• Don’t overextend yourself socially. You do not have to attend every party, especially not huge ones where you may be uncomfortable. I know the extroverts among us (myself included!) love being surrounded by people. We get our energy from talking and enjoying the presence of others. But sometimes, we get too much energy, and end up manic. I often have. The same goes for introverts; don’t wear yourself out with people and have nothing left to give to yourself. Be selective about your time.
  • “Eat food. Not too much. And mostly plants.” -Michael Pollan Overeating during the holidays is a terrible idea. We all do it, especially Americans, with our Thanksgiving feasts. But do try to avoid fatty foods; a 2015 study published in The Journal of Psychiatric Research showed that certain fatty foods increased dysfunction in bipolar disorder. And weight gain is a common problem with bipolar disorder, and if you’re on medication it’s even easier to gain weight and harder to take it off. Indulge in one cookie per gathering. You can make a game of which cookie you’ll take!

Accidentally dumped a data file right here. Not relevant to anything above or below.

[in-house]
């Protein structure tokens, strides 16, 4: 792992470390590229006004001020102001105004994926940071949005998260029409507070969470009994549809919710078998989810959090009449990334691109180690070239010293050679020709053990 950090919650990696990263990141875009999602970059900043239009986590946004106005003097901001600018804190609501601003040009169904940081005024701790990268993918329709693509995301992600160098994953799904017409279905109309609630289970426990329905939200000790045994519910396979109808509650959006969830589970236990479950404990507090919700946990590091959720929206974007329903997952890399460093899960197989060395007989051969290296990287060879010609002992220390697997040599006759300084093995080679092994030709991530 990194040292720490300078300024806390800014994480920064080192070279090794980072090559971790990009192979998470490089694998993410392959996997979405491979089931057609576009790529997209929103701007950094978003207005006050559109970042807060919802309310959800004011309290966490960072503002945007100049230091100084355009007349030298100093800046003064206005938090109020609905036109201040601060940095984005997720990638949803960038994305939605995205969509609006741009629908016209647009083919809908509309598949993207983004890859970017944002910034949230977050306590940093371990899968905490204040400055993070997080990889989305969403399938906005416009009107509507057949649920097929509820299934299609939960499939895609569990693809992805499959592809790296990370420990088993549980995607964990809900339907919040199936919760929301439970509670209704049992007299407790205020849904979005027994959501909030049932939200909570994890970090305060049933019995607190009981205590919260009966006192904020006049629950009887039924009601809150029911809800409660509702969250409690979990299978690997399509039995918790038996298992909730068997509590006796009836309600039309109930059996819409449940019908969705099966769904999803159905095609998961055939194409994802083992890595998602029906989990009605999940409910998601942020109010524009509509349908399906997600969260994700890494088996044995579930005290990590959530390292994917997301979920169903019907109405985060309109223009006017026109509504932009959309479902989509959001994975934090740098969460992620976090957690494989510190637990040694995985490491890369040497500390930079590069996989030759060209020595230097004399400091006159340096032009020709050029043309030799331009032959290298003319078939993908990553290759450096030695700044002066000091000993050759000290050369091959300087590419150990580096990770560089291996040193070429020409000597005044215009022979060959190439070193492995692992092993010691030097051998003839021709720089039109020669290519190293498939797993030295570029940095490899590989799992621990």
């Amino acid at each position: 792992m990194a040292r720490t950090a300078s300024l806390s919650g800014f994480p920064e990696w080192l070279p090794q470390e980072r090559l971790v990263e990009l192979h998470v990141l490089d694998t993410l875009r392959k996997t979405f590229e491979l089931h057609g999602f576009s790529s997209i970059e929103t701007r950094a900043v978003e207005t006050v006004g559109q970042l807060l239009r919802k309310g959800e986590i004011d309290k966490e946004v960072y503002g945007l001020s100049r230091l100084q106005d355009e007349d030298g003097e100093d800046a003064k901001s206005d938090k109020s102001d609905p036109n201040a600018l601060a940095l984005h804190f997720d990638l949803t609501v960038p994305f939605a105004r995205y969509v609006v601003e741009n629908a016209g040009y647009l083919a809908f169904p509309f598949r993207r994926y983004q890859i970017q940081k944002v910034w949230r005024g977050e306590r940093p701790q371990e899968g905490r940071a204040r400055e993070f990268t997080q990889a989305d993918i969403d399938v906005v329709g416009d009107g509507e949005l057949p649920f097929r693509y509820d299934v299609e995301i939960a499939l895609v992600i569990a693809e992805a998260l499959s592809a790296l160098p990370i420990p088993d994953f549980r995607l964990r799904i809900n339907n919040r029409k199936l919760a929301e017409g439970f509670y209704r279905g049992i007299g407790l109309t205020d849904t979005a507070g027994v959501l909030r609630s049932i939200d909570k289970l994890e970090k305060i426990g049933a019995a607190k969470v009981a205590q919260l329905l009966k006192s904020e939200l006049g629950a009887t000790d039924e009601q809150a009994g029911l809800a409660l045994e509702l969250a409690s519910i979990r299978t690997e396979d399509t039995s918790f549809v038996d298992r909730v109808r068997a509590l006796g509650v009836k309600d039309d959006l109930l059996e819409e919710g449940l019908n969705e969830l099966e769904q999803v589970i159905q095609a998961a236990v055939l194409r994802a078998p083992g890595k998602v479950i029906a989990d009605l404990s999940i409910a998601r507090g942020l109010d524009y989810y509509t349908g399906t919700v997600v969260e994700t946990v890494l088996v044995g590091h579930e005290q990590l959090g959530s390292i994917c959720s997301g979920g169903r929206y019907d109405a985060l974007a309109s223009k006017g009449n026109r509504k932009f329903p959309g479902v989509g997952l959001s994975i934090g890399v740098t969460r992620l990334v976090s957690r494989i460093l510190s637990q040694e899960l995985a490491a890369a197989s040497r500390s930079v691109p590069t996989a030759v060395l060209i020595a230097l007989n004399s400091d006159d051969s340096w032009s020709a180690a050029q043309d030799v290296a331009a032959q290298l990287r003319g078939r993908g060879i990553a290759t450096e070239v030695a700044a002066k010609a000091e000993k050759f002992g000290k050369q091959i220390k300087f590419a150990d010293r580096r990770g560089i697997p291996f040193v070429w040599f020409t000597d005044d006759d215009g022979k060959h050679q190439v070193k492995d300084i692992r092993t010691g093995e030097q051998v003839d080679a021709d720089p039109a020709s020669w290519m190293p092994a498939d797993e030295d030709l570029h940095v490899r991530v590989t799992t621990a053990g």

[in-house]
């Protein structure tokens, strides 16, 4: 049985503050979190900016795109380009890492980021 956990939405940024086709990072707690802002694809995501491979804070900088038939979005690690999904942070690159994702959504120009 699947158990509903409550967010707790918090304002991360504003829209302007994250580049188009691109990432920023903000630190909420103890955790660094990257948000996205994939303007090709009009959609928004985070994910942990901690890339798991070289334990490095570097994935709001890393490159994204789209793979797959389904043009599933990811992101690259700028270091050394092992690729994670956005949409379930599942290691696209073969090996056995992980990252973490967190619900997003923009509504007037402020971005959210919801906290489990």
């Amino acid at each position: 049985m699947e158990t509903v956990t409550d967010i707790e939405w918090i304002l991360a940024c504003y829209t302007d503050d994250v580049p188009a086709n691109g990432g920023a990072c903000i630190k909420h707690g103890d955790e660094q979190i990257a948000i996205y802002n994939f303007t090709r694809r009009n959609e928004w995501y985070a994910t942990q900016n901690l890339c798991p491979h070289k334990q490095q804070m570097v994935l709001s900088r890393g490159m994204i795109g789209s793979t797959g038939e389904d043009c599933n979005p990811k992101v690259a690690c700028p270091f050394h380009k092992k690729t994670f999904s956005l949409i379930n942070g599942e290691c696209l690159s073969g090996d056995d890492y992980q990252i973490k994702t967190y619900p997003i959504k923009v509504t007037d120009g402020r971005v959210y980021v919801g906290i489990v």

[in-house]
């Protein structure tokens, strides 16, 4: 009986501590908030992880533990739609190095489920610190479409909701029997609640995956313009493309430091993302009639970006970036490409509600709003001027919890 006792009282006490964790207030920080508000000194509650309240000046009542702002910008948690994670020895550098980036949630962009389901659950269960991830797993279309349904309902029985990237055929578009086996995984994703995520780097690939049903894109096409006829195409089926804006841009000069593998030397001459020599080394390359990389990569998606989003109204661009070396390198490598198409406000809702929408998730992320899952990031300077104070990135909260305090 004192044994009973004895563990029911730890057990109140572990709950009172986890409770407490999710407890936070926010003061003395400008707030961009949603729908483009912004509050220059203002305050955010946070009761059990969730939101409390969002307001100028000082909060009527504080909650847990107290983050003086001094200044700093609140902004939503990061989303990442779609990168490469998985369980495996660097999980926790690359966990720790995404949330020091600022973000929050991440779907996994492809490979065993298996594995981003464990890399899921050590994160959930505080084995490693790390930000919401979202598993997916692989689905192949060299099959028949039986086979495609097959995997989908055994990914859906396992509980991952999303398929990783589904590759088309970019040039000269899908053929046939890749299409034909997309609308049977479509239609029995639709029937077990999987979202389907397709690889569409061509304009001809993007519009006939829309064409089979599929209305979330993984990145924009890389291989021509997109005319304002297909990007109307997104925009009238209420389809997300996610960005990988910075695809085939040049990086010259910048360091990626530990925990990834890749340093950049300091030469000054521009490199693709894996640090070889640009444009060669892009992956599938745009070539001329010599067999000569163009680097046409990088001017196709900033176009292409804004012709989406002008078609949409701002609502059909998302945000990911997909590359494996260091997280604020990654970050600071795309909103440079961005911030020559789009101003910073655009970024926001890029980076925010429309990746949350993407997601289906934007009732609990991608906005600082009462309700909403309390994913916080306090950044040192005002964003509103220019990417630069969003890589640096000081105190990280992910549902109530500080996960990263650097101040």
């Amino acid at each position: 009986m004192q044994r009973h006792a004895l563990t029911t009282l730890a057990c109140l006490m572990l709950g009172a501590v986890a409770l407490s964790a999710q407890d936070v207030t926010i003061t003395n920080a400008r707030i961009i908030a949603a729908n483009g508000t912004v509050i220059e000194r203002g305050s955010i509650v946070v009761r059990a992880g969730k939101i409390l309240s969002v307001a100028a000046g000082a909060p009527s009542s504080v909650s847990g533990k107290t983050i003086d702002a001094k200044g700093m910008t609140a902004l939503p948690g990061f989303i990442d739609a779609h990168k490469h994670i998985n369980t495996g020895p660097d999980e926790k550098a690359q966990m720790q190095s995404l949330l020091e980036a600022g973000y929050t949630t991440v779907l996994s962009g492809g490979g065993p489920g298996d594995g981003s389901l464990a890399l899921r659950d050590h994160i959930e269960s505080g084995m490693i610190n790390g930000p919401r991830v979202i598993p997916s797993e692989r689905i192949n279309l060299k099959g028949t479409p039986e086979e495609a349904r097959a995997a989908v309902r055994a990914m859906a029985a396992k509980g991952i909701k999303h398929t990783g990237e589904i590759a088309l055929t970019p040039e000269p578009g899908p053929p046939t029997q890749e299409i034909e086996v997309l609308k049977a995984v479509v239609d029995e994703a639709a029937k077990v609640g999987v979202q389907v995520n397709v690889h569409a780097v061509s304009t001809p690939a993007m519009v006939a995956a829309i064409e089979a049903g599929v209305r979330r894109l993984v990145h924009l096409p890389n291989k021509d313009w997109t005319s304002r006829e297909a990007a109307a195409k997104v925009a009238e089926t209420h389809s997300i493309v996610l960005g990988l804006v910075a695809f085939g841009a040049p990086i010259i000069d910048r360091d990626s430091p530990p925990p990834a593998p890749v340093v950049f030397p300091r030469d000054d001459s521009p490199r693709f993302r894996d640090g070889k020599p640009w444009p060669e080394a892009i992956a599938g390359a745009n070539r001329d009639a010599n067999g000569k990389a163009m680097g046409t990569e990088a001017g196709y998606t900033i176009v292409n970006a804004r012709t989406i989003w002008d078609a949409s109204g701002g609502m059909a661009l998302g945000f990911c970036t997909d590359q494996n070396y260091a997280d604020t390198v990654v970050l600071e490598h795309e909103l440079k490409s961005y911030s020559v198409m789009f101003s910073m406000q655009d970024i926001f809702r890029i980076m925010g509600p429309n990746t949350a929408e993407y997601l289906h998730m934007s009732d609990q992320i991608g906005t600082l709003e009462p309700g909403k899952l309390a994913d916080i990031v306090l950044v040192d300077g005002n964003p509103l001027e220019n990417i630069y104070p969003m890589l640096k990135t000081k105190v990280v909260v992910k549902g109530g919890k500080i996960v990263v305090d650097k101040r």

Conclusion

If you have bipolar disorder, you can still enjoy the holiday season. I know this list seems like a whole lot of “don’t do this, don’t do that.”

But think of it this way: you deserve to be healthy. You deserve to protect yourself and your hard-won stability. You don’t deserve to suffer from a manic spiral or a pit of depression.

Treat yourself in the way you deserve to be treated. Don’t drink to excess (or at all, if you can manage), try not to obsess over gifts, and practice self-care. With these tools in your belt, you can survive and even thrive this holiday season.